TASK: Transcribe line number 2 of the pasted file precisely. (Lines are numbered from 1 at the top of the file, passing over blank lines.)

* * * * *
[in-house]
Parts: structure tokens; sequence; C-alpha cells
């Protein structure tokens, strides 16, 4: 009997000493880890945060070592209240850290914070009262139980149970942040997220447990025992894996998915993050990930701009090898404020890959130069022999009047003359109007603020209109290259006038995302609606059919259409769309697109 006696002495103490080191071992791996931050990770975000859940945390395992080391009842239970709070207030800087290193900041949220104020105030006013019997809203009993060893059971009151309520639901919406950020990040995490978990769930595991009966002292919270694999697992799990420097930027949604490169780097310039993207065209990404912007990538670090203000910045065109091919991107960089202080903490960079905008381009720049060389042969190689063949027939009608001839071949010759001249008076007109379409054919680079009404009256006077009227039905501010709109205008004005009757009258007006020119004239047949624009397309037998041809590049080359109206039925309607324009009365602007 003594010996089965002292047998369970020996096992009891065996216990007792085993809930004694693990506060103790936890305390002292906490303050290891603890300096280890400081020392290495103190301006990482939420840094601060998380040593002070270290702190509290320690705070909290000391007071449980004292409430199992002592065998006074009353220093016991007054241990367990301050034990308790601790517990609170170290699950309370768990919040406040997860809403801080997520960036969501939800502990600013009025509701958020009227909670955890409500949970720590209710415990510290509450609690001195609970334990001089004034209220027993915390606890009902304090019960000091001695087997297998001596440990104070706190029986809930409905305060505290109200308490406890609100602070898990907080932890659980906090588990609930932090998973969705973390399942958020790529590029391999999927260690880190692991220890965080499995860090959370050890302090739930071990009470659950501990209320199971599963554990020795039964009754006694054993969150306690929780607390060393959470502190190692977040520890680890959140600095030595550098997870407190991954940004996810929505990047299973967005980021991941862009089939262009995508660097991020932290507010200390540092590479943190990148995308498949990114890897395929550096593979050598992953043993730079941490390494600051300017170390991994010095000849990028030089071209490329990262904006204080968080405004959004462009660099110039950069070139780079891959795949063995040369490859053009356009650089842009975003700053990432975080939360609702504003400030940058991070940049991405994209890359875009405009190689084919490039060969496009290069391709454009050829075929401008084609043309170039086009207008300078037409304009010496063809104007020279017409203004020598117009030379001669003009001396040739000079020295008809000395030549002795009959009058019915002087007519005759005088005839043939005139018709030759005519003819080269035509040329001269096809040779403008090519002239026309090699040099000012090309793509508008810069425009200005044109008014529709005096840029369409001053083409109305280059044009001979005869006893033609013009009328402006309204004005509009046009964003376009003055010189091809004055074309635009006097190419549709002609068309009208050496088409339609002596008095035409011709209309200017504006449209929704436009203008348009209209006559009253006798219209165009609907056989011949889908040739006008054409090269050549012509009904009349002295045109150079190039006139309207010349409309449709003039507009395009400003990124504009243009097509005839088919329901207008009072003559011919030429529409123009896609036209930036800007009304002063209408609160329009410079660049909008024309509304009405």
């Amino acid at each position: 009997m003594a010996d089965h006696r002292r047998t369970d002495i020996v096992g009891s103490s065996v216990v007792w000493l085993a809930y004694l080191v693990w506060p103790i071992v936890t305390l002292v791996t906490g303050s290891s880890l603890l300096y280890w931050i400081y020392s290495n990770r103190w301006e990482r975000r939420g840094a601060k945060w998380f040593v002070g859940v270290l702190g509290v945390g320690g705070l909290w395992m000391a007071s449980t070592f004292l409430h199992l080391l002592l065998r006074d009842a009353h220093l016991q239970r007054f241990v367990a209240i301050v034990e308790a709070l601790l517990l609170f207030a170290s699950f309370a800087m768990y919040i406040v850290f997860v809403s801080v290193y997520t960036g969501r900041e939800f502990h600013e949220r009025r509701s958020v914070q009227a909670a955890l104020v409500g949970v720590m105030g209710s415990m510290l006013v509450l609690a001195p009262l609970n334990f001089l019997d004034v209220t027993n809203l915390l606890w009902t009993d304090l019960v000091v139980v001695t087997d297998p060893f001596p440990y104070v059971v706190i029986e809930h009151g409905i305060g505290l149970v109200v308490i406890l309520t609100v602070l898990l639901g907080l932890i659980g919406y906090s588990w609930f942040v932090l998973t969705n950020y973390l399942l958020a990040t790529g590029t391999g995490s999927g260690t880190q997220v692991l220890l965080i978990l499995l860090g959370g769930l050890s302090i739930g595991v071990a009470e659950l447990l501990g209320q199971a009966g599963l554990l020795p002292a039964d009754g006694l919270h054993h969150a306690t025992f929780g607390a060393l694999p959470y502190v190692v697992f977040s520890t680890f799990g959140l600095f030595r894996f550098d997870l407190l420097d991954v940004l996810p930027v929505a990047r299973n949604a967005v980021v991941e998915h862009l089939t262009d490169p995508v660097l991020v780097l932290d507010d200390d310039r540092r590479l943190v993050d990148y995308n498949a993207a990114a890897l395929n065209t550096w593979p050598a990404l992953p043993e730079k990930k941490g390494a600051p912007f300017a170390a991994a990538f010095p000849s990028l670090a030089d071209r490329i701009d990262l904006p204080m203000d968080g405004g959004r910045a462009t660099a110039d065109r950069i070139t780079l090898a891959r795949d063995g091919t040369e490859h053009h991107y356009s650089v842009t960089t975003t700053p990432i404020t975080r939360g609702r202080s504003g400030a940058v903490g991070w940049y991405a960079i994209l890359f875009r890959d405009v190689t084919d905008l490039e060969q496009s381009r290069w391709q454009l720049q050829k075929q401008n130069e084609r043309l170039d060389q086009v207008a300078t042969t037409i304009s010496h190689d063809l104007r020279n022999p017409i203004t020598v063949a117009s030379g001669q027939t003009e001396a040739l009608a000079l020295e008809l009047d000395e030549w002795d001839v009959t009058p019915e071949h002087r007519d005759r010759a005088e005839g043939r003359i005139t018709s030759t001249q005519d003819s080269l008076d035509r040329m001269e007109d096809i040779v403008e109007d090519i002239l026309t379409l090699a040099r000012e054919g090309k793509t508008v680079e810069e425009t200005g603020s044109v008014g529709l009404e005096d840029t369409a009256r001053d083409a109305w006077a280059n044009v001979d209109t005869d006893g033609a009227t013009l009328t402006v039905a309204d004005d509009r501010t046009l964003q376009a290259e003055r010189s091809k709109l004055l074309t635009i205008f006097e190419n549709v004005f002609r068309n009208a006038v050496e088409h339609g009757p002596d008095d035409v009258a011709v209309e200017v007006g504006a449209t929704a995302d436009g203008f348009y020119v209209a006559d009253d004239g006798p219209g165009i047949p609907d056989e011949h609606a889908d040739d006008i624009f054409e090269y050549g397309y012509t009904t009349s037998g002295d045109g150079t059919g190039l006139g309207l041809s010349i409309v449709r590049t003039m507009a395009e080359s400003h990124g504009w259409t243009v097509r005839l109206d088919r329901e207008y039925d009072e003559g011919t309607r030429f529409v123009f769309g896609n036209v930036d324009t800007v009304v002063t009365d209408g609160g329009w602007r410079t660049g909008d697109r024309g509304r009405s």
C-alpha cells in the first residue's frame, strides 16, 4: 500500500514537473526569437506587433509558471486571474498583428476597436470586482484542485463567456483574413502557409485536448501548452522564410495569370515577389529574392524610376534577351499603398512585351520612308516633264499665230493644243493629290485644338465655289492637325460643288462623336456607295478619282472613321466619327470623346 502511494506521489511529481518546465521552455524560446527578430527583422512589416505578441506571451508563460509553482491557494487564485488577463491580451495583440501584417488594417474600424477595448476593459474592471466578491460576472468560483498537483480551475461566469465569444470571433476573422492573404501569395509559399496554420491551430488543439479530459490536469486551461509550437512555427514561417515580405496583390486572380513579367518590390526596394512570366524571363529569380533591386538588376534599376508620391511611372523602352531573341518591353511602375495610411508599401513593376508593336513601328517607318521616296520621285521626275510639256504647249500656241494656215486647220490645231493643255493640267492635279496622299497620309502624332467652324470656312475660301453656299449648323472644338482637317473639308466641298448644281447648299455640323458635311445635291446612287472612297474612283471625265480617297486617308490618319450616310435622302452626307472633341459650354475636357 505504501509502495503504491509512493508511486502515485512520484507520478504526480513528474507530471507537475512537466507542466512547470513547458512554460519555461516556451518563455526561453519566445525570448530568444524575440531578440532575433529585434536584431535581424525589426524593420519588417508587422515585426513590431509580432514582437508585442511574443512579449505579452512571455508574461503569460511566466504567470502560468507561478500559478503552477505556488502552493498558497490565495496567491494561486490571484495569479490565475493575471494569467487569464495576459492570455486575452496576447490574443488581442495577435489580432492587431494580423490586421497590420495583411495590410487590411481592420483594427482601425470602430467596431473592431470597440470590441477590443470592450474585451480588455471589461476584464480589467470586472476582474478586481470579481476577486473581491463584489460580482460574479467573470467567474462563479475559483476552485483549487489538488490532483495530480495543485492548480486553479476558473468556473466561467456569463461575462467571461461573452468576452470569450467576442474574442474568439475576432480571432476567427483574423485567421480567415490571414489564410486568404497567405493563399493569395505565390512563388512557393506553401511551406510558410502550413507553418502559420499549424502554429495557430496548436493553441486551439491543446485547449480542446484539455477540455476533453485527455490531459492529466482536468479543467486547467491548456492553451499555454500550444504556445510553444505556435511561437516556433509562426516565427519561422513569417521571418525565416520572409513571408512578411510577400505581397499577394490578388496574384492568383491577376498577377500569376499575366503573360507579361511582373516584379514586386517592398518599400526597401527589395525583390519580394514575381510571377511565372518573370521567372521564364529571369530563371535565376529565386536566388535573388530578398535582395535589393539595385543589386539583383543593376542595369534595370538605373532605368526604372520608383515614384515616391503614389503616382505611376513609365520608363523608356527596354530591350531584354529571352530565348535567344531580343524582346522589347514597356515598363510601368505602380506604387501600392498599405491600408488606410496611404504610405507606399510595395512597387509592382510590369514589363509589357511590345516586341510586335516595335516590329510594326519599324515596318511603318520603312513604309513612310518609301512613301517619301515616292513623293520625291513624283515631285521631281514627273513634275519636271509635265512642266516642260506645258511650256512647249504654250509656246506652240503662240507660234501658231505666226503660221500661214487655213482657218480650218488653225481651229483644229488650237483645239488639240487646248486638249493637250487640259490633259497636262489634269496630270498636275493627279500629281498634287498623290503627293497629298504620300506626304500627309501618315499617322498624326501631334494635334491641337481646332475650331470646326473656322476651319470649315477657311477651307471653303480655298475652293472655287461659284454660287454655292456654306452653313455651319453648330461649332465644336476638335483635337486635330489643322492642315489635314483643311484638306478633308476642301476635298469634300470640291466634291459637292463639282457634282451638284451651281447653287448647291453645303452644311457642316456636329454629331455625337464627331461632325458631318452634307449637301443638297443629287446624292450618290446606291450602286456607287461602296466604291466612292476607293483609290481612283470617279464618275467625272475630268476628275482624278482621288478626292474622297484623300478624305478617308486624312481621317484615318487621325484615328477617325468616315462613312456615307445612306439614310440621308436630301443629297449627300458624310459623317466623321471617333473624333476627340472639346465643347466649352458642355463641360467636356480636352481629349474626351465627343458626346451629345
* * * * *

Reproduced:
Parts: structure tokens; sequence; C-alpha cells